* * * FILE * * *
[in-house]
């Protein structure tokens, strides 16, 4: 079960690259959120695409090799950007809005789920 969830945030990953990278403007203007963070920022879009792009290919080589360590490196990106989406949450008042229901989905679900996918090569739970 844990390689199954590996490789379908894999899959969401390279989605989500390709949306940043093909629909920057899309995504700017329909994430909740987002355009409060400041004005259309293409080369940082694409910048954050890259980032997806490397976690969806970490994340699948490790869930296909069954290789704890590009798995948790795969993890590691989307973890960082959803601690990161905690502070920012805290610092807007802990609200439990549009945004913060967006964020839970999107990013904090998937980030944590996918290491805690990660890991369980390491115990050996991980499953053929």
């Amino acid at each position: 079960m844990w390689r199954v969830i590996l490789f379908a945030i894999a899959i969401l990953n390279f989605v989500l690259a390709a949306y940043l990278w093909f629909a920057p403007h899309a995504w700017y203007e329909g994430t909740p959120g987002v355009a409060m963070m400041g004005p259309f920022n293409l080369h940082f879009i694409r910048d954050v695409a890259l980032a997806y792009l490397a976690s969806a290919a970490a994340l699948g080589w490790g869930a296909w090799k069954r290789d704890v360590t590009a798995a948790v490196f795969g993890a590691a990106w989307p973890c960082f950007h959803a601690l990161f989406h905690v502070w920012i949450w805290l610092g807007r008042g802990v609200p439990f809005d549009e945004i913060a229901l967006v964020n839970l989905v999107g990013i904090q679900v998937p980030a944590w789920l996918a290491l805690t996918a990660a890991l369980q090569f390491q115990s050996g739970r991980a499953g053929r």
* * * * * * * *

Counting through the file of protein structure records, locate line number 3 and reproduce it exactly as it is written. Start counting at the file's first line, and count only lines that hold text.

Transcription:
């Amino acid at each position: 079960m844990w390689r199954v969830i590996l490789f379908a945030i894999a899959i969401l990953n390279f989605v989500l690259a390709a949306y940043l990278w093909f629909a920057p403007h899309a995504w700017y203007e329909g994430t909740p959120g987002v355009a409060m963070m400041g004005p259309f920022n293409l080369h940082f879009i694409r910048d954050v695409a890259l980032a997806y792009l490397a976690s969806a290919a970490a994340l699948g080589w490790g869930a296909w090799k069954r290789d704890v360590t590009a798995a948790v490196f795969g993890a590691a990106w989307p973890c960082f950007h959803a601690l990161f989406h905690v502070w920012i949450w805290l610092g807007r008042g802990v609200p439990f809005d549009e945004i913060a229901l967006v964020n839970l989905v999107g990013i904090q679900v998937p980030a944590w789920l996918a290491l805690t996918a990660a890991l369980q090569f390491q115990s050996g739970r991980a499953g053929r």